Foreign students in India: Education Diplomacy

Written by: Dr. (Prof.) V. Shivkumar

Senator J. William Fulbright outlined his views on International Education thus:

“Our future is not in the stars but in our own minds and hearts. Creative leadership and liberal education, which in fact go together, are the first requirements for a hopeful future for humankind. Fostering leadership, learning, and empathy between culture, was and still remains the purpose of the international scholarship program…….”

Post-independence India continued with pride the ‘scientifically’ tempered Lord Macaulay’s education, thereby completely influencing our thoughts, actions, our culture and art to dance to the tunes of western civilisation. We, thus, proudly marched towards the path of dependent development of the western model. We are now globally accepted!

Western medicine and pharmacopeia was not so widely known in pre-colonial India and before the advent of the European colonisation. Today, our traditional system of Ayurveda, Siddha and Unani has become non-scientific alternative or supplementary lines of treatment. The existing dichotomy of Indian Society and Culture is one such example, viz., rural and urban Indian coexisting side by side, exerting the pulls and pressure as we move towards the path of development. Key to the understanding of our cultural heritage should not be limited to propagating just one regional language alone but to have proficiency in Sanskrit, Urdu, Tamil, Telugu and other languages and to continue to unearth our ancient knowledge.

Yoga is not and will not be the panacea for all our problems; we need to supplement yoga with other traditional approaches. As a Vice Chancellor, I hosted Sanskrit certificate course online without charging fees for anyone, whoever was willing to enrol. Similar efforts were made to spread the knowledge of astrology and the Dean of the Ayurveda College wrote books on house-hold remedies for many chronic and acute maladies caused by modern lifestyle. I gave a foreword to one of the volumes!

The stakeholders’ viz., Chancellors  VCs, Principals, teachers, students, bureaucrats and noble politicians are yet to undertake the needed reforms in the right direction which would put emphasis on our indigenous traditional knowledge along with modern approaches. Making yoga or rudimentary Sanskrit education as a compulsory part of our educational system would not suffice. The so-called experts, who form the committees to recommend reforms, feel proud to draw inspirations from Oxford, Cambridge, Harvard and Stanford and institutions abroad, since many of them including the writer, had been consistently exposed to wisdom of the West! Our contemporary knowledge is, therefore, conditioned by the ideas and knowledge that is influenced by the West.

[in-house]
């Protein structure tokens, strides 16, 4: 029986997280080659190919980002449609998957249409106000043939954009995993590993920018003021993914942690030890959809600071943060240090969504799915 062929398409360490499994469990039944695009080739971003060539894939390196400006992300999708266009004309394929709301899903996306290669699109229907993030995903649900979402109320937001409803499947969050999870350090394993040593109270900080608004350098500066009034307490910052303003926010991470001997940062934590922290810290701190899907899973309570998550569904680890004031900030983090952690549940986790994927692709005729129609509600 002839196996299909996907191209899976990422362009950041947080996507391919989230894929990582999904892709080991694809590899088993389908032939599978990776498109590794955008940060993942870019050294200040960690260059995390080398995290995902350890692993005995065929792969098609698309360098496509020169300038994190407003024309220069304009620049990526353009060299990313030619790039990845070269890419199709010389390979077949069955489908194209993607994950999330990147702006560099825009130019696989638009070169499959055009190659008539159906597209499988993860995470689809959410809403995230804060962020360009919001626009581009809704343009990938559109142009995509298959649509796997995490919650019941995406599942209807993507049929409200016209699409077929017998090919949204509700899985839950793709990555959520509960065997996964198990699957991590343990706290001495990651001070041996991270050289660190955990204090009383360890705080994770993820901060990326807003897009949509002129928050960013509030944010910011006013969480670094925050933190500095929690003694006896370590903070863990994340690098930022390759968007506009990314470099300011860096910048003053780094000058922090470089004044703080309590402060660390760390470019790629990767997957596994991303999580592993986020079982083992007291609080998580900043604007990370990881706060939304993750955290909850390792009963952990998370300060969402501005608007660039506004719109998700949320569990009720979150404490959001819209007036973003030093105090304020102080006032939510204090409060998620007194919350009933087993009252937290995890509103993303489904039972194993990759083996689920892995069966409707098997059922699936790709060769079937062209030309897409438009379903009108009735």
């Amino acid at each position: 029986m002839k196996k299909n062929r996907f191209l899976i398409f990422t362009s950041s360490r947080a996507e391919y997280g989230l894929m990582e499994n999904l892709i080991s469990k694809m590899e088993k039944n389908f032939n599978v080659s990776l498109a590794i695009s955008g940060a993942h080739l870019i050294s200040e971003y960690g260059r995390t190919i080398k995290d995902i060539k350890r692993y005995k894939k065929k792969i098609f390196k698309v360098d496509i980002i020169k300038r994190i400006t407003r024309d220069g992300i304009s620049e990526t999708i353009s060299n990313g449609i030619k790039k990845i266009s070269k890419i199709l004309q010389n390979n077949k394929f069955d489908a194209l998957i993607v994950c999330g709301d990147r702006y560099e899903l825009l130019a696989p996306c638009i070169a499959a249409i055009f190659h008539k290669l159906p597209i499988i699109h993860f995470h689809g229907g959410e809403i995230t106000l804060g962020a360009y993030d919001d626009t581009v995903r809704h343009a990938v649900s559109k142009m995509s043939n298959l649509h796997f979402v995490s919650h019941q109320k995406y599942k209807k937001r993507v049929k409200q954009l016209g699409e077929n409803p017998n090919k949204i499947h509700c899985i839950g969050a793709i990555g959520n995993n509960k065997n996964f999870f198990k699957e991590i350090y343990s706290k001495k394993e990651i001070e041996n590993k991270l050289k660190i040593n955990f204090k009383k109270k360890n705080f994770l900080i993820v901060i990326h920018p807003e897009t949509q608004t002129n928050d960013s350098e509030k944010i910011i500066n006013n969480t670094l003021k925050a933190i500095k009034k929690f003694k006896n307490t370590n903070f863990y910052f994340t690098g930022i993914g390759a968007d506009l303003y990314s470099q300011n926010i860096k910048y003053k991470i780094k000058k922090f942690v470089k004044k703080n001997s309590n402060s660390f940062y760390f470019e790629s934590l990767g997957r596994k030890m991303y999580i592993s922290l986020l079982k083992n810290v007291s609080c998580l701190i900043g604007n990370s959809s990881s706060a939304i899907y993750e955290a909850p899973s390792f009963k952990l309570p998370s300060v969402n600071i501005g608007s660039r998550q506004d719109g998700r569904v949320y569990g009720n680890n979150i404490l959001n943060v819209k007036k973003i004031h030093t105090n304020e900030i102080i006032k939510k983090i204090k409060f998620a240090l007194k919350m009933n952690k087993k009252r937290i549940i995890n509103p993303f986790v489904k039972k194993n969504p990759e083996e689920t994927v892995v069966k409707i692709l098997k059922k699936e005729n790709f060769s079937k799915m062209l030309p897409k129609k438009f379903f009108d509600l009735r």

We seem to be losing our identity without us knowing it; what a pity! What we require is a very judicial revival of traditional knowledge. This would attract foreign students to come to India to learn something new along with their modern education.

International students and their expectations

Many of the foreign students come to India not only to become doctors and engineers, but they come here to seek our indigenous knowledge and culture as well. American and European students as well as students from neighbouring SAARC countries adjust themselves well, so do students coming from the West Indies. Students coming from China, Japan, South Korea and other South East nations, except those coming English-speaking countries find it difficult to cope with our teaching methods; the same is the case with non-English speaking Latin American countries too. Despite these limitations, foreign students’ enrolment has been growing steadily in our Universities. Private and deemed Universities look to foreign students as resource contributors through fees and other contributions. UGC does provide funds to State and Central Universities to cater to the needs of foreign students. Proper maintenance and periodical review are to be streamlined. UGC must fix the fees for foreign students so that they can plan their expenditures before they land in India. Institutions charging different fees for the same course needs to be rationalised. Government of India has also launched programmes such as Study in India and Study India. These are catching up. Government has to do much more if it wants to attract foreign students and scholars from abroad.

[Paraphrased and sourced from New Delhi-based Diplomatist Magazine,